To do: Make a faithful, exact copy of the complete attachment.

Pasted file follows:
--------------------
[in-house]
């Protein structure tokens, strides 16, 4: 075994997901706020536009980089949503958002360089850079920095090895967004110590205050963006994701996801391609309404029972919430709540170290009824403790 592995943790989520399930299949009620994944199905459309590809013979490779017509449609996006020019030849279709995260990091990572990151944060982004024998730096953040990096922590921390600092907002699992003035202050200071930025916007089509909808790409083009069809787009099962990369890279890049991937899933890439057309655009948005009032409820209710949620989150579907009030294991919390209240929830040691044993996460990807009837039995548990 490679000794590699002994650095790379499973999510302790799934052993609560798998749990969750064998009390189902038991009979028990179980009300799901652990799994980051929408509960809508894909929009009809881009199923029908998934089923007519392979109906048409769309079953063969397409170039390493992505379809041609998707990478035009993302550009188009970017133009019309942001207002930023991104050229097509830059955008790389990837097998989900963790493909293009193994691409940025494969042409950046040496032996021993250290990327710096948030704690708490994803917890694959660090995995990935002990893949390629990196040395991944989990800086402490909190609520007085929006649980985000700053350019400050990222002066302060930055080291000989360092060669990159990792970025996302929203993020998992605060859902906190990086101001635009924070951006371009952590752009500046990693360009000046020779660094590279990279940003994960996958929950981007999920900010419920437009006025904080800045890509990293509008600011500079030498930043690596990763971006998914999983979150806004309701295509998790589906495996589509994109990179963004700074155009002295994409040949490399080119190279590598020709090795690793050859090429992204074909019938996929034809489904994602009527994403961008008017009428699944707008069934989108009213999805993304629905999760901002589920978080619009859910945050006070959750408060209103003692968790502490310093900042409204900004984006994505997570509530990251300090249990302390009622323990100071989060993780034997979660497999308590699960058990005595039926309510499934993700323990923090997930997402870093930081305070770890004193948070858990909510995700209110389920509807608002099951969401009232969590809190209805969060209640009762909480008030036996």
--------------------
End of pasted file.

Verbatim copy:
[in-house]
């Protein structure tokens, strides 16, 4: 075994997901706020536009980089949503958002360089850079920095090895967004110590205050963006994701996801391609309404029972919430709540170290009824403790 592995943790989520399930299949009620994944199905459309590809013979490779017509449609996006020019030849279709995260990091990572990151944060982004024998730096953040990096922590921390600092907002699992003035202050200071930025916007089509909808790409083009069809787009099962990369890279890049991937899933890439057309655009948005009032409820209710949620989150579907009030294991919390209240929830040691044993996460990807009837039995548990 490679000794590699002994650095790379499973999510302790799934052993609560798998749990969750064998009390189902038991009979028990179980009300799901652990799994980051929408509960809508894909929009009809881009199923029908998934089923007519392979109906048409769309079953063969397409170039390493992505379809041609998707990478035009993302550009188009970017133009019309942001207002930023991104050229097509830059955008790389990837097998989900963790493909293009193994691409940025494969042409950046040496032996021993250290990327710096948030704690708490994803917890694959660090995995990935002990893949390629990196040395991944989990800086402490909190609520007085929006649980985000700053350019400050990222002066302060930055080291000989360092060669990159990792970025996302929203993020998992605060859902906190990086101001635009924070951006371009952590752009500046990693360009000046020779660094590279990279940003994960996958929950981007999920900010419920437009006025904080800045890509990293509008600011500079030498930043690596990763971006998914999983979150806004309701295509998790589906495996589509994109990179963004700074155009002295994409040949490399080119190279590598020709090795690793050859090429992204074909019938996929034809489904994602009527994403961008008017009428699944707008069934989108009213999805993304629905999760901002589920978080619009859910945050006070959750408060209103003692968790502490310093900042409204900004984006994505997570509530990251300090249990302390009622323990100071989060993780034997979660497999308590699960058990005595039926309510499934993700323990923090997930997402870093930081305070770890004193948070858990909510995700209110389920509807608002099951969401009232969590809190209805969060209640009762909480008030036996």